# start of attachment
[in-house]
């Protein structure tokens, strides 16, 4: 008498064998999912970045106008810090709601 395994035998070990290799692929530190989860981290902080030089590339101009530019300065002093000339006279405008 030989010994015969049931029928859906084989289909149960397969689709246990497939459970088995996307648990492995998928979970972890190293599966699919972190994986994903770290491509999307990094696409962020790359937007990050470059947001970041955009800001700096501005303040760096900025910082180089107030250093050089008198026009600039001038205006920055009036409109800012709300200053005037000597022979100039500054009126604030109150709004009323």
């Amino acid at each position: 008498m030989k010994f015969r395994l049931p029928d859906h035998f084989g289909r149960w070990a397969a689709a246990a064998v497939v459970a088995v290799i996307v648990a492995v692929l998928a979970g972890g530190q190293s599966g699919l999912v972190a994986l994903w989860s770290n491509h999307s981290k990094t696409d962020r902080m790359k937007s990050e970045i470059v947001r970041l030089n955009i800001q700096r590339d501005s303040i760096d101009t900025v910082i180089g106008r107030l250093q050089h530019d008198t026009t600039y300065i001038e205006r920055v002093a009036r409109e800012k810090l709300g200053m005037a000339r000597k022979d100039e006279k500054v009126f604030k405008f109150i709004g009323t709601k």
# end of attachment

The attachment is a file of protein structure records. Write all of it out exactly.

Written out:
[in-house]
């Protein structure tokens, strides 16, 4: 008498064998999912970045106008810090709601 395994035998070990290799692929530190989860981290902080030089590339101009530019300065002093000339006279405008 030989010994015969049931029928859906084989289909149960397969689709246990497939459970088995996307648990492995998928979970972890190293599966699919972190994986994903770290491509999307990094696409962020790359937007990050470059947001970041955009800001700096501005303040760096900025910082180089107030250093050089008198026009600039001038205006920055009036409109800012709300200053005037000597022979100039500054009126604030109150709004009323």
């Amino acid at each position: 008498m030989k010994f015969r395994l049931p029928d859906h035998f084989g289909r149960w070990a397969a689709a246990a064998v497939v459970a088995v290799i996307v648990a492995v692929l998928a979970g972890g530190q190293s599966g699919l999912v972190a994986l994903w989860s770290n491509h999307s981290k990094t696409d962020r902080m790359k937007s990050e970045i470059v947001r970041l030089n955009i800001q700096r590339d501005s303040i760096d101009t900025v910082i180089g106008r107030l250093q050089h530019d008198t026009t600039y300065i001038e205006r920055v002093a009036r409109e800012k810090l709300g200053m005037a000339r000597k022979d100039e006279k500054v009126f604030k405008f109150i709004g009323t709601k």